A private equity-backed U.S. oil company led by former Statoil executives has bought 18,000 acres in rural west Texas, the latest deal by investors snapping up land whose value has plunged along with crude prices.
Private equity, venture capital and other prospectors are betting that global demand for oil will eventually outstrip supply and lift prices from 12-year lows, making the land ripe for development.
Luxe Energy LLC, formed last year by Statoil alumni with $500 million in equity financing from NGP Energy Capital Management, planned to announce on Thursday that it bought the Delaware basin acreage from privately held Endeavor Energy Resources LP and Finley Resources Inc.
Financial terms were not disclosed, but a separate land purchase on Monday in the same area implied a valuation in the hundreds of millions of dollars.
Most of the land Luxe bought, which is in Reeves and Ward counties, is held by production, meaning Luxe does not need to immediately spend capital to maintain access. Oil companies are typically required under land contracts to pump a minimum amount of crude or lose the right to operate there in the future.
The land already produces about 1,000 barrels of oil equivalent per day (boe/d). Luxe declined to provide estimates of the total oil held in the acreage.
“This land is clearly worth a lot of money due to the quality of the rock,” Luxe Chief Executive Lance Langford told Reuters. “Low oil prices have created an opportunity for us to come in and buy a significant position in one of the top areas in one of the top basins in the United States.”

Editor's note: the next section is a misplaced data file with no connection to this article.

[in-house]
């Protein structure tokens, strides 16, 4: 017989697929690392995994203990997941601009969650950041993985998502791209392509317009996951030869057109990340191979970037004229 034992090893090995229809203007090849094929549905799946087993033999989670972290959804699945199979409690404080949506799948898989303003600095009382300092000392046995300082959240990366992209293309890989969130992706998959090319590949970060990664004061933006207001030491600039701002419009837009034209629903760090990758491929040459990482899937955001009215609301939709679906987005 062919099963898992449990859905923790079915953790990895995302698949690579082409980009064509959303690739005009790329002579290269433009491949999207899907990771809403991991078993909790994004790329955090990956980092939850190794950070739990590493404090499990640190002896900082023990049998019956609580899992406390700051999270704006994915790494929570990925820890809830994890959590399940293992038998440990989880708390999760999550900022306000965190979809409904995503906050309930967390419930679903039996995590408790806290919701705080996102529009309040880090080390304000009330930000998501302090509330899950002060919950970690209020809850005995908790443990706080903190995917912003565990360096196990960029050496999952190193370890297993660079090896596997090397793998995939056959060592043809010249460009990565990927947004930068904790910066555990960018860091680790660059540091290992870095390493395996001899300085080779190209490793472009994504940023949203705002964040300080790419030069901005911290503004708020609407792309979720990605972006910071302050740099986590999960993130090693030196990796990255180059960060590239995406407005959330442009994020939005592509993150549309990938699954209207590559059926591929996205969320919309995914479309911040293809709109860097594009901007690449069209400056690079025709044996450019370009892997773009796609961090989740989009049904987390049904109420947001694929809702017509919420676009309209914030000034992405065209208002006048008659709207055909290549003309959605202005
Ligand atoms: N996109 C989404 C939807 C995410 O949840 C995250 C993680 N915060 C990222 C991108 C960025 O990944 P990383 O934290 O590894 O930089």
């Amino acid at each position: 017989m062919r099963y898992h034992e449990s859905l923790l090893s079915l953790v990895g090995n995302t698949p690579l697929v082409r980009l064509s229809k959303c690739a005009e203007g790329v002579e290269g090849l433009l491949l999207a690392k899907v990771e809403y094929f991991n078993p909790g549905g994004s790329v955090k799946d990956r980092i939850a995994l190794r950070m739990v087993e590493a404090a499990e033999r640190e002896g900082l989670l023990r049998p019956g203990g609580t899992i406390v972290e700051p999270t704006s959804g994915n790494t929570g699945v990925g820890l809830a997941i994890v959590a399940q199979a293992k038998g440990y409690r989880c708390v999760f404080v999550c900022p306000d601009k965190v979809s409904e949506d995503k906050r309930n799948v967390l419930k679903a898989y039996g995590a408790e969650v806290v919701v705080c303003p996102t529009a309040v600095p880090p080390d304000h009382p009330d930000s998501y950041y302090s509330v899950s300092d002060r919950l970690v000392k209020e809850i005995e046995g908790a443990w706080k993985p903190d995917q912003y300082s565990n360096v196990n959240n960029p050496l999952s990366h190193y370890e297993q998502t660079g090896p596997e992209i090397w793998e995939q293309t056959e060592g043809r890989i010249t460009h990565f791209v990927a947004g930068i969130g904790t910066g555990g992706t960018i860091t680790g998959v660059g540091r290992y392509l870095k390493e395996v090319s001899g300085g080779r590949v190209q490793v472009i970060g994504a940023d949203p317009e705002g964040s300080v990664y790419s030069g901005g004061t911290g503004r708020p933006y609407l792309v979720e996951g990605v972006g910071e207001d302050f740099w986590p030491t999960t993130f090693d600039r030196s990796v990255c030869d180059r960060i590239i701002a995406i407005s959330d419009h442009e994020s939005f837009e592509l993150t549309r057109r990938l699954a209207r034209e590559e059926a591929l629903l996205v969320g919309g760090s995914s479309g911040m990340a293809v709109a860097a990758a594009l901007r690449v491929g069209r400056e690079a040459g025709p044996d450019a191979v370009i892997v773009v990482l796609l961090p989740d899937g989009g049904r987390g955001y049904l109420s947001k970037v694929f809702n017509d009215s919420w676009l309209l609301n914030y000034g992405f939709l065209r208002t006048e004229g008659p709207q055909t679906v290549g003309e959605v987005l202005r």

The land sits alongside the Pecos River in Texas, near 12,000 acres that Concho Resources Inc acquired on Monday for $360 million, roughly $30,000 an acre. The proximity bodes well for Luxe as Concho has a reputation in the oil industry for buying and running high-quality oil acreage.
Given the land’s proximity to developments by Concho and others, Luxe said it could also build pipelines through its new land.
Though mergers and acquisitions are largely frozen because of volatile oil prices and more firms are leaning toward restructurings, some smaller assets are being sold.
The Luxe deal follows recent land purchases by half a dozen or so private equity firms and other asset managers throughout the United States for oil and natural gas development. Sellers were seeking quick cash infusions to service debt and maintain core operations.
Recent PE and investment deals include Occidental Petroleum’s sale of North Dakota assets to Lime Rock Resources as well as Whiting Petroleum’s sale of some North Dakota assets to Foundation Energy Management LLC.
Luxe may have to wait some time to develop its new land as traders and economists do not expect oil to rise above $45 per barrel – considered the minimum level to turn a profit – until 2021.
The deal is Luxe’s first since it was formed last spring. In meetings in Houston, Austin and Midland, Luxe had sought to find quality Texas acreage that it thought had the best potential of earning the best returns should oil prices recover, Langford told Reuters last year.
The Permian is considered one of the most prolific oil producing regions in the United States. Luxe is focusing there and other parts of Texas as many of its executives are prohibited from operating in North Dakota, where Statoil has a large presence, due to non-compete clauses in employment contracts.